The Knicks can trade Lee and/or O’Quinn for players with two years left on their contracts so that they can have additional cap space for the 2019-20 season. But because Lee and O’Quinn have high trade values right now, the Knicks should ask future picks in a package. Or to make it simpler, they can directly trade one or both of them for a late first round pick or a high second rounder.
Creating Cap Space
Joakim Noah’s albatross contract is virtually untradeable but by 2019-20 , he will be on the final year of his contract, making him easier to trade. If they still can’t find a taker, the Knicks can also stretch Noah and have a cap hit of just $6.4M ( for three years beginning 2019 ) instead of $19.295M.
By that time too, Enes Kanter will have played up his existing contract, giving the Knicks some $18.6M in cap room after the 2018-19 season. Likewise, only $1M is guaranteed from Lance Thomas’ 2019-20 salary, giving the Knicks more possible cap space if so they choose.
With significant cap space free for the summer of 2019, the Knicks can go for top free agents like Kawhi Leonard, Jimmy Butler, Klay Thompson and Kemba Walker among others. These are the kind of superstars that the Knicks need to pair with Porzingis in order to become a playoff team again.
Returning To Form
Speaking of contracts, Porzingis himself will become eligible for the designated rookie scale maximum contract, similar to the five year $148M deals recently signed by Andrew Wiggins of the Minnesota Timberwolves and Joel Embiid of the Philadelphia 76ers. That extension must be offered by the team and signed by the player. With Porzingis wanting to be a Knick for life, he’ll likely sign that deal if it’s offered to him. The question is will New York offer it thou)gh, given the risk of his injury status?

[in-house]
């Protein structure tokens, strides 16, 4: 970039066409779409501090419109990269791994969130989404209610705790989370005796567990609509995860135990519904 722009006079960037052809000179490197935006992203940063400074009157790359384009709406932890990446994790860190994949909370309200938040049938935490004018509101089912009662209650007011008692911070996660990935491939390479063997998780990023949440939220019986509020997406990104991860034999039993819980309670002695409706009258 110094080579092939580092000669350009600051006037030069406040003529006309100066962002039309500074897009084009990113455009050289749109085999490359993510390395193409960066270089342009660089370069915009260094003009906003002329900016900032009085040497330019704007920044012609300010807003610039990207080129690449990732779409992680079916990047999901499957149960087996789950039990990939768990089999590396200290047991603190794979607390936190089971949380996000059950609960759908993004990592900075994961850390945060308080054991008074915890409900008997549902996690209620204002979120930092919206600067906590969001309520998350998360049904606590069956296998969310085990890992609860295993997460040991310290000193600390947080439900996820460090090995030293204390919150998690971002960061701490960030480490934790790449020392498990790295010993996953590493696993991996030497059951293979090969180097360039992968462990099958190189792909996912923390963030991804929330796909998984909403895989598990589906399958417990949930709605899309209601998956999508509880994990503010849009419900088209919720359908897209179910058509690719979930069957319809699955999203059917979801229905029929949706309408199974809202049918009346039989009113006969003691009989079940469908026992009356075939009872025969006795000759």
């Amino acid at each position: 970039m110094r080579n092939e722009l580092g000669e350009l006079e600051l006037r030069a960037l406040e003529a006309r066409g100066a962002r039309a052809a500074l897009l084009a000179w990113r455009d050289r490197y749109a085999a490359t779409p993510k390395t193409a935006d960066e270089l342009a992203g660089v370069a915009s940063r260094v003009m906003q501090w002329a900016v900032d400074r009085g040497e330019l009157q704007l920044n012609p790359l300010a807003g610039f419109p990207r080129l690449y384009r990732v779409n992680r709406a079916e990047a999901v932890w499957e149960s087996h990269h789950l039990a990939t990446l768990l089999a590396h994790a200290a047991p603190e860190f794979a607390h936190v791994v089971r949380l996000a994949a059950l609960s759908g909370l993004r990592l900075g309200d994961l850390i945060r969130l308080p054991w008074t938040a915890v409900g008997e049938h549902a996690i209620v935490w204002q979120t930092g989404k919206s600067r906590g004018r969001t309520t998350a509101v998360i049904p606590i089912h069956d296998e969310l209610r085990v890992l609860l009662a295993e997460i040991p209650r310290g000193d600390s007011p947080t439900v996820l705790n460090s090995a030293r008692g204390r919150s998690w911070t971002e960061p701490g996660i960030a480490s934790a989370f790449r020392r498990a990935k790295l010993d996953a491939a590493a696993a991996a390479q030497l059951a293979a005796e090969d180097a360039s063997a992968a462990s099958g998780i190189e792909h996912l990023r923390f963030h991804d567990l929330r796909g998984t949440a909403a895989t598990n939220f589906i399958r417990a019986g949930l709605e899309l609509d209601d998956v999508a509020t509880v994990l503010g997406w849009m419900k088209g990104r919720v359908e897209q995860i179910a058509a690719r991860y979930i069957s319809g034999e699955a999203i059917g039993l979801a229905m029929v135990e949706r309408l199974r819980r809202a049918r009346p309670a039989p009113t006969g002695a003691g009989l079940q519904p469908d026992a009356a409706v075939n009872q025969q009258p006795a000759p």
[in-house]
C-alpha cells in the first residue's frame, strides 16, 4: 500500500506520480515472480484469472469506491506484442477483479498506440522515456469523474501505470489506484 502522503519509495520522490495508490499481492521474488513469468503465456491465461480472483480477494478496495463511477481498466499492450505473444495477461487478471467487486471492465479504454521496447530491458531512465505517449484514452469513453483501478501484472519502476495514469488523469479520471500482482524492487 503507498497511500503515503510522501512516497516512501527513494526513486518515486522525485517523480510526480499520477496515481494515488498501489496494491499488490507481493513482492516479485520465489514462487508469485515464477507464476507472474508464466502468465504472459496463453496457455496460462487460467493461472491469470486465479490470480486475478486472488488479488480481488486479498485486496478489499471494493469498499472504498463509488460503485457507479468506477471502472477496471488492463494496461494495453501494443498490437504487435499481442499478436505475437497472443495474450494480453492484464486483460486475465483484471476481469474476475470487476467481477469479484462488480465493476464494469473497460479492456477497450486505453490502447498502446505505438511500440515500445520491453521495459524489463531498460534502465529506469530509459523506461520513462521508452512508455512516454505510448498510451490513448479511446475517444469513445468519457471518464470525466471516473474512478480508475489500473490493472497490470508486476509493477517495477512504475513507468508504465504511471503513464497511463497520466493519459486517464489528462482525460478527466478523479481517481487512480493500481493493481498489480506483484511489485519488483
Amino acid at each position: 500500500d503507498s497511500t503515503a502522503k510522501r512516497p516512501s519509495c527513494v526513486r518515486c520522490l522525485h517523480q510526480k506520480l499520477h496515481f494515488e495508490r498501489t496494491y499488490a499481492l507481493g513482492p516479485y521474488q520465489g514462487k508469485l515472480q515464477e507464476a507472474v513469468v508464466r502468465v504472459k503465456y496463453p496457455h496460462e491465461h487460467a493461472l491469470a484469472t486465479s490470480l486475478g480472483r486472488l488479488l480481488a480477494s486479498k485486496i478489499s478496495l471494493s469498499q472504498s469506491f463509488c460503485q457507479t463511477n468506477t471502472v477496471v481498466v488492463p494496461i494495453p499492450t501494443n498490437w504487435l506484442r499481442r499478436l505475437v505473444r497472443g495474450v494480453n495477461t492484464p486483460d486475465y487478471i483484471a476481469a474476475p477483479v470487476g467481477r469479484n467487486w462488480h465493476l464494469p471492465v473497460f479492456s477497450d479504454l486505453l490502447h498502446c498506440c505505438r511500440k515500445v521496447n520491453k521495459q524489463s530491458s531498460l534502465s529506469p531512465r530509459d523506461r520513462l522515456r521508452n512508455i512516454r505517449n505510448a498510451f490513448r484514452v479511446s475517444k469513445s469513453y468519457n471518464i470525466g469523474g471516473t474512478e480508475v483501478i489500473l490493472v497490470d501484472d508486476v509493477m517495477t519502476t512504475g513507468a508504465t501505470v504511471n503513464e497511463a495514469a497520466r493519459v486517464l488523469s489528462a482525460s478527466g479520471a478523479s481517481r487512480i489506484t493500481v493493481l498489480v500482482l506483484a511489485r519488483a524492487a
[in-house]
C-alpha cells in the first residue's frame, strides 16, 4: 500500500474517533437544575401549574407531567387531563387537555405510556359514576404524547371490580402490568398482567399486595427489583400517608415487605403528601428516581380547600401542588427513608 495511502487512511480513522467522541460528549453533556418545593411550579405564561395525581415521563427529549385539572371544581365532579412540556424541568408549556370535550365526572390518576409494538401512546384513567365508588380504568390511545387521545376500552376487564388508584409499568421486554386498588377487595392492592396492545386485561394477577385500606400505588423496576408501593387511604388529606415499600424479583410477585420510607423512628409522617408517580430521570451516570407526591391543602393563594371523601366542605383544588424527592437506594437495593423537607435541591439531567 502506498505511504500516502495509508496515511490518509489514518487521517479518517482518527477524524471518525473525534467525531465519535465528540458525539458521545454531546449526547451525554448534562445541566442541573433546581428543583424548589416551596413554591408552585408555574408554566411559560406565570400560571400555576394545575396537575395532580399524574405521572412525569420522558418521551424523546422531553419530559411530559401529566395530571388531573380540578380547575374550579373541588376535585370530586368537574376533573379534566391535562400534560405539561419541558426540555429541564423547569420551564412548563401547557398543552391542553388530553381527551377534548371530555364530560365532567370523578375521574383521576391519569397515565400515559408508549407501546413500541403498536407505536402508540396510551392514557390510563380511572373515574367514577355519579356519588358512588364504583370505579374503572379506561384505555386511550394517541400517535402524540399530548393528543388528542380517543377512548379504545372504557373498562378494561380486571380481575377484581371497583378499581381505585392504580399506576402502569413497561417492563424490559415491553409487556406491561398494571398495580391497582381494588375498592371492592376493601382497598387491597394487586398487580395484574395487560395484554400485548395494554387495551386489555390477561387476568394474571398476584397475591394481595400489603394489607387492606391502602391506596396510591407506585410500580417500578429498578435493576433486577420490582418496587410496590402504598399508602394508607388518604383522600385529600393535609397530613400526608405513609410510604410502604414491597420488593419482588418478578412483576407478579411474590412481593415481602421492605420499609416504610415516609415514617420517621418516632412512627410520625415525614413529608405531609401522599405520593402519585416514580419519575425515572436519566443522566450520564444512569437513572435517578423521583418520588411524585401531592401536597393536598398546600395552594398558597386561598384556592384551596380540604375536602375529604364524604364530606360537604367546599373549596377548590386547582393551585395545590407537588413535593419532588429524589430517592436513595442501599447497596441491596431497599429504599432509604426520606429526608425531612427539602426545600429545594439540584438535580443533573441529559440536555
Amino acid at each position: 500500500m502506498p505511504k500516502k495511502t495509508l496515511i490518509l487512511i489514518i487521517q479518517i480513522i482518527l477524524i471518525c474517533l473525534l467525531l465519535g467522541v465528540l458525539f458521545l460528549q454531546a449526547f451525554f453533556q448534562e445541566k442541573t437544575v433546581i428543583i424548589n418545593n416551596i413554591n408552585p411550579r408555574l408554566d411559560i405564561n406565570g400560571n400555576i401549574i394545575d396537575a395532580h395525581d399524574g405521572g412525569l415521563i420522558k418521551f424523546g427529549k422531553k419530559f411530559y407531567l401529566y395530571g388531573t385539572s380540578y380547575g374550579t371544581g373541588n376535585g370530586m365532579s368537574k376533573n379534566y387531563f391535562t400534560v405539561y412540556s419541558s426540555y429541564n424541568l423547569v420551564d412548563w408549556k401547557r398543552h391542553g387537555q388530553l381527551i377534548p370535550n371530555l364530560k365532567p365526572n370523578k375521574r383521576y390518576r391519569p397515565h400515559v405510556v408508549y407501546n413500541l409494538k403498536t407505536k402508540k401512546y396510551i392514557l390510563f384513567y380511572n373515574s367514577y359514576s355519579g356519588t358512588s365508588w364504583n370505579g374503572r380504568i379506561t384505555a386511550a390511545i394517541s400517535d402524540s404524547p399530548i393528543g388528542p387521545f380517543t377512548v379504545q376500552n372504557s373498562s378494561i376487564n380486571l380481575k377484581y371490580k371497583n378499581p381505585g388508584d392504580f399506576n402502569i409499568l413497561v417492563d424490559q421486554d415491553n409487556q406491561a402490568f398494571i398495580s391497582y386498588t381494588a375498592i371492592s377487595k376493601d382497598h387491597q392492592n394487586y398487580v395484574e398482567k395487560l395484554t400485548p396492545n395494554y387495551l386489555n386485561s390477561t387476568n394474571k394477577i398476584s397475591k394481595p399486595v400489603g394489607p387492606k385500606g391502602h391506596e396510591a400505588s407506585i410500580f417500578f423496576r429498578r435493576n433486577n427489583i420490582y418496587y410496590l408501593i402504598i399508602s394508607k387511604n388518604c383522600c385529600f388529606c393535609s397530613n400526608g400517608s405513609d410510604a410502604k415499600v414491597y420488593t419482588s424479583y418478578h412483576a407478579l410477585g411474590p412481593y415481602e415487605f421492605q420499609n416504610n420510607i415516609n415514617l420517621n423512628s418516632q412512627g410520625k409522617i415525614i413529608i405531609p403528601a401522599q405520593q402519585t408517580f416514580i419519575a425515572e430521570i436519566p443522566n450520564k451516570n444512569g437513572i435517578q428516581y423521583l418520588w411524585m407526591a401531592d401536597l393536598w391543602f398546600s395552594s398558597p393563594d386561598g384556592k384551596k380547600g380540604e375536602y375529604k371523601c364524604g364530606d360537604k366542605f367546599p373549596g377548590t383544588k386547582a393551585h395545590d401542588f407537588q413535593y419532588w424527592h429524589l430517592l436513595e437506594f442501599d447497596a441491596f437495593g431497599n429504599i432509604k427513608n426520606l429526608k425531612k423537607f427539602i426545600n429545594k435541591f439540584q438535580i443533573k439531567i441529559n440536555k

In the case of Zach LaVine and Jabari Parker, no such agreement was reached, meaning both will have to go through restricted free agency instead. But the case of Porzingis is different because after all, he’s a unicorn. He is a once in a lifetime talent and as such, the Knicks are likely going to roll the dice on a max extension even if he’s still on the injured list.
Lastly, the most important part of this ordeal is how quickly ( or slowly ) will Porzingis return to his old form. Thru 11 games played, LaVine has worked out just fine with the Bulls, coming up with big games and even recently coming up with his first poster worthy dunk as a Bull. But his current scoring average is three points per game less than his scoring average before the ACL injury.
In three games played, Jabari Parker has showed flashes of his old form but is still unable to put together a big game, mainly because of his minutes restriction. The limited playing time plus ring rust are going to be Porzingis’ main challenge on the court once he returns. Outside it, he must remain confident that he can be the same or even better player than he was before he left.
The Knicks once lost a great player to ACL injury, they sure hope that’s not the case here. Bernard King was all-star who led the league in scoring before suffering a knee injury. The Knicks left him hanging after his contract expired and he signed with the Washington Bullets where he regained his all-star form.
The circumstances are different though because King was 30 when he got hurt while Porzingis is still 22. Still, given that both are franchise players and both suffered a similar injury, one can’t help but draw comparisons and keep his fingers crossed. Likewise, times have changed. Improvements in science and technology have made it easier to return from such serious. The Knicks can only hope right now that when Kristaps Porzingis returns, the only difference would be that he will be bigger, stronger and better.